It's not a marketing effort

We are moving. Five and a half years we have lived in this house. I read somewhere that we fit precisely the national average. That peeling paint on the splotchy kitchen wall suddenly becomes intolerable - a Priority Project. It is the last major item on our list, though there are dozens more that we might well address. We ask each other how we have looked at it all this time.

It's not that we've been inactive. The house has gone through some major renovation. So has our family. We have welcomed three children into our lives here.

Ah, family. That is the explanation for the fact that Priority Project work like painting takes place between 10 p.m. and 2 a.m. Two minutes of passive watching by the five-year-old and the almost-four results in yellow footprints across the linoleum (all left foot, children's Size 7), and two somewhat symmetrical ovals of yellow on the seat of the red pajamas.

Why yellow? Perhaps because it was the predominant color on the splotchy patchwork walls, we always assumed it should have claim. I hear that it is a cheerful color. My husband joshes (half hopefully!) that it is reputed to encourage speed in meal preparation.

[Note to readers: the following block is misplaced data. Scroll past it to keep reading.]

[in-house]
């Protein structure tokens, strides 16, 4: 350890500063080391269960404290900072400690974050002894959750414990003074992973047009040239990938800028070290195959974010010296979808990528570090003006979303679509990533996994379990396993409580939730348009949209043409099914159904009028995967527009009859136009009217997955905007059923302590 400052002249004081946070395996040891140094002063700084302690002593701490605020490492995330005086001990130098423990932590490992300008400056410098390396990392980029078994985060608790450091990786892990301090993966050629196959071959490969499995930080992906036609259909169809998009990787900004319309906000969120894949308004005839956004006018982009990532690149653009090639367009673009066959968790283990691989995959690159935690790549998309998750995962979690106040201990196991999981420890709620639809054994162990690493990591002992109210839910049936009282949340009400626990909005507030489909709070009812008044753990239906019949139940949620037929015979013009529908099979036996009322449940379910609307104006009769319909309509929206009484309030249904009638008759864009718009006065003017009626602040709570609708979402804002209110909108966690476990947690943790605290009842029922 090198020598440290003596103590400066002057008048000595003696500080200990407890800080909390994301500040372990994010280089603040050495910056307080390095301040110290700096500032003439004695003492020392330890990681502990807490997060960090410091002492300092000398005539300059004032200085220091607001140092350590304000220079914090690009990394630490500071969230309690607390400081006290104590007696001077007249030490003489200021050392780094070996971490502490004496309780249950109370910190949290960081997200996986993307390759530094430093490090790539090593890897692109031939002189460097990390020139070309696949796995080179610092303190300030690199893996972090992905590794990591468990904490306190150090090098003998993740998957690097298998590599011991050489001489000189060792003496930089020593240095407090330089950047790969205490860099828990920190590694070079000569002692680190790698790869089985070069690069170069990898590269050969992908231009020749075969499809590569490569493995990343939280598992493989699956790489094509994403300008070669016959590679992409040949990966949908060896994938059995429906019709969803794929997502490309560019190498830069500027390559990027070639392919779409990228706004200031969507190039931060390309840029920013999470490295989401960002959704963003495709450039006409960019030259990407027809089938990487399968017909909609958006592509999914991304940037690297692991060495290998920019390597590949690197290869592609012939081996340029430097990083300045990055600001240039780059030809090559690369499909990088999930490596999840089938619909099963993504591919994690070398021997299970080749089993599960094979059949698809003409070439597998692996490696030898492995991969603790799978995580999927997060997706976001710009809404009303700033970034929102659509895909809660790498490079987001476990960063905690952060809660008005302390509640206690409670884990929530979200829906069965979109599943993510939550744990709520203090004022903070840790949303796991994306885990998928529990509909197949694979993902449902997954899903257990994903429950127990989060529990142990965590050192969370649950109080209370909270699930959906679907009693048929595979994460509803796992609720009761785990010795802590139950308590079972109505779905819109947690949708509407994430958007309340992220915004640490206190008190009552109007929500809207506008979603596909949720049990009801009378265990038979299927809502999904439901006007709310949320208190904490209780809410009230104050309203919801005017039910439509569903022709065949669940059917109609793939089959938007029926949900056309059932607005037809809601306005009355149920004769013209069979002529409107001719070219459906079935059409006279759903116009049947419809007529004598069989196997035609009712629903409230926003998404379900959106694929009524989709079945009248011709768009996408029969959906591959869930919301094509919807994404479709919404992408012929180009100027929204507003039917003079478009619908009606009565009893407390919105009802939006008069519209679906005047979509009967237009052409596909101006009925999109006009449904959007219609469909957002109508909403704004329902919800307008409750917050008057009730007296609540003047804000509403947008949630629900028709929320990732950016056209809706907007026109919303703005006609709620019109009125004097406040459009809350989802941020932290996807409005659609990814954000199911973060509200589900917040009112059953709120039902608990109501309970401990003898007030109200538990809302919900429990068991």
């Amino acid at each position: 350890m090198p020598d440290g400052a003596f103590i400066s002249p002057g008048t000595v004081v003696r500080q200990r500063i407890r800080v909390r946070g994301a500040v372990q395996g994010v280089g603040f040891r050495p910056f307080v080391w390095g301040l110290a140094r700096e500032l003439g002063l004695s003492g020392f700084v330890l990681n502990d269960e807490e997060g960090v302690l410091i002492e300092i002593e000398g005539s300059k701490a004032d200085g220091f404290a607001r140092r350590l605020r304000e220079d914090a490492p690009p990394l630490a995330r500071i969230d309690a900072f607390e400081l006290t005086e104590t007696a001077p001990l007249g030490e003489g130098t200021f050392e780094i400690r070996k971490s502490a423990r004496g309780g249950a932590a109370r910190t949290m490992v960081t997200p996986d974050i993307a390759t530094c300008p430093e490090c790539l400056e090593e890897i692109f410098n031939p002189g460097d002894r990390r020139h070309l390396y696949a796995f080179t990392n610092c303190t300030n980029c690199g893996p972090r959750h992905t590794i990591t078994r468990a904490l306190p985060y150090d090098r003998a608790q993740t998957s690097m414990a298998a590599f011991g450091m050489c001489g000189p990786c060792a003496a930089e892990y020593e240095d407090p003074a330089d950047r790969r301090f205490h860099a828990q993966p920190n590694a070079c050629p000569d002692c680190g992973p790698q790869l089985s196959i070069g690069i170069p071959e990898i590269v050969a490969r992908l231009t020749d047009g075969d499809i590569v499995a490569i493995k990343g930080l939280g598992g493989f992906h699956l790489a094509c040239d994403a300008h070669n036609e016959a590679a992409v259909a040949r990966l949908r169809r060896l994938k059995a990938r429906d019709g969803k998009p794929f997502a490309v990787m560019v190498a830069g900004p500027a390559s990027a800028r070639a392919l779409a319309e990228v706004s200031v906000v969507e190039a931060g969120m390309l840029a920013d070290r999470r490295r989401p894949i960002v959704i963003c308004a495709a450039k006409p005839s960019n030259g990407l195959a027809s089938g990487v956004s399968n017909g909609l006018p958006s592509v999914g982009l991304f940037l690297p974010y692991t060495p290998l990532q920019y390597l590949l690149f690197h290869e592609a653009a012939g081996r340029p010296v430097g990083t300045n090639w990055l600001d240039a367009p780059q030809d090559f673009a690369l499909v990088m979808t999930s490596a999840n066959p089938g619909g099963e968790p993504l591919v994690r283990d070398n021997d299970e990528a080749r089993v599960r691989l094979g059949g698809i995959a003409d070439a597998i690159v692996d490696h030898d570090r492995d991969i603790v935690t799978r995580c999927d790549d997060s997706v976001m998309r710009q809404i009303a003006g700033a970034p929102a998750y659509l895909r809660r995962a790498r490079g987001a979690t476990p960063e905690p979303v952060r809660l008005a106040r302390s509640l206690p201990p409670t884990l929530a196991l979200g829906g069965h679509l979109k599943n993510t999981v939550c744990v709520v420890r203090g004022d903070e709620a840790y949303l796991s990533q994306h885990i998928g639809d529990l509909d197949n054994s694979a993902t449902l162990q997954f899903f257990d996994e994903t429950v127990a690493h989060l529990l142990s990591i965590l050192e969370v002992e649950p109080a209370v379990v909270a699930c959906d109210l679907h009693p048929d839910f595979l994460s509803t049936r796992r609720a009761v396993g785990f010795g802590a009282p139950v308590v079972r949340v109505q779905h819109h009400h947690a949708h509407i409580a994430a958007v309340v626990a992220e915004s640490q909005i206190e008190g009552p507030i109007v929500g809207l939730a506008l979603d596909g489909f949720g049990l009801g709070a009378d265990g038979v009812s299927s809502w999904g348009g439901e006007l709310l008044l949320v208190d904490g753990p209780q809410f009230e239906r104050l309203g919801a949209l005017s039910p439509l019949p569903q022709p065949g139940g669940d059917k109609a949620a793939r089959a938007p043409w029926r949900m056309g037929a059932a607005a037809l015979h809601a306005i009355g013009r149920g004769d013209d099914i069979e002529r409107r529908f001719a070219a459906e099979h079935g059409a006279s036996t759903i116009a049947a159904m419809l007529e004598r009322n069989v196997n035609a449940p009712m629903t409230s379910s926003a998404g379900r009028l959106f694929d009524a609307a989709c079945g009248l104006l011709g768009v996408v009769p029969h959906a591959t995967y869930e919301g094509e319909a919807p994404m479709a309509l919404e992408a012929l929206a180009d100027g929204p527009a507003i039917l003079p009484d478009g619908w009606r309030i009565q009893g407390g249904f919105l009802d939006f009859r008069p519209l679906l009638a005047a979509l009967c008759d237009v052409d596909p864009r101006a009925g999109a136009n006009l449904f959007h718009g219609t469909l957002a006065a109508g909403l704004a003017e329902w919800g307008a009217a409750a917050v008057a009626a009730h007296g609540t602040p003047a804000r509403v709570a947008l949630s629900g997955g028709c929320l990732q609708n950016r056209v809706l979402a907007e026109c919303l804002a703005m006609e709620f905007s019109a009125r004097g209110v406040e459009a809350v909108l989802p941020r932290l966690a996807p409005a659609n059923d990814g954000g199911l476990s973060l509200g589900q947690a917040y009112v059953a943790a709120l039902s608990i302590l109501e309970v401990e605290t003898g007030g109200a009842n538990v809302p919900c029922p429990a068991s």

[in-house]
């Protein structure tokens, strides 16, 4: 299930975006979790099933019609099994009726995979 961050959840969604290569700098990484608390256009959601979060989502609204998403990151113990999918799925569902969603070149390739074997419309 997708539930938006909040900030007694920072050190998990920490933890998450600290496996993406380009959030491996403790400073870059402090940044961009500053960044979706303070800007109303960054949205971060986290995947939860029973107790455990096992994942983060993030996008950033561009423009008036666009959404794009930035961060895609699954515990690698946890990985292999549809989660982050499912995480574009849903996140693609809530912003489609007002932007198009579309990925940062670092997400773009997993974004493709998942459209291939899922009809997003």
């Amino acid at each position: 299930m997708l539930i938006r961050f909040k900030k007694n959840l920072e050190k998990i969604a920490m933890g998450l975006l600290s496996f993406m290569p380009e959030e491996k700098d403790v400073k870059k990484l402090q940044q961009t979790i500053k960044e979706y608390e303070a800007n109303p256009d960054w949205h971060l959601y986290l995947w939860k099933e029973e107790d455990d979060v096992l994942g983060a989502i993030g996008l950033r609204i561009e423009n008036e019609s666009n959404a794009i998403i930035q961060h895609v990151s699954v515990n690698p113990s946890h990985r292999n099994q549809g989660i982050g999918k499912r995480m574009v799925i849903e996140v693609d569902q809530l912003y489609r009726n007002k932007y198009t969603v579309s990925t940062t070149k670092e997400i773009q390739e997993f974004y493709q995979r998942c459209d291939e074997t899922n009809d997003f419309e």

These working times are good times. I believe we work more easily than we play, and the problem-solving draws us together.

I kneel on the counter sanding and scraping the windowsills. Although the house has not yet been sold, I like to think this is not a marketing effort but a gift to the new owners. And that somewhere, 3,500 miles away, our new home is being as lovingly prepared for us. It does not matter that we do not know the whos or wheres.

My aunt has commented that when the new owners come they will bring their home into this structure of house, just as we will remove our home to its new location. I do feel that is true. Home is the contentment which, when we hold it in thought, embraces us outwardly. We will have it wherever we are.

Cherished friends too will be more firmly established in our thoughts, not in monolithic memories and rigid opinions, but flexibly in treasured qualities to allow for their naturally expanding ideals and horizons.

In the living room, the fish cruise imperturbably around their tank. The location of the aquarium will soon change (moving to a friend's house nearby), but the fish will clearly carry their home with them. Will they even notice a change?

I must remember how imperturbably we too may continue to move within our sense of home.

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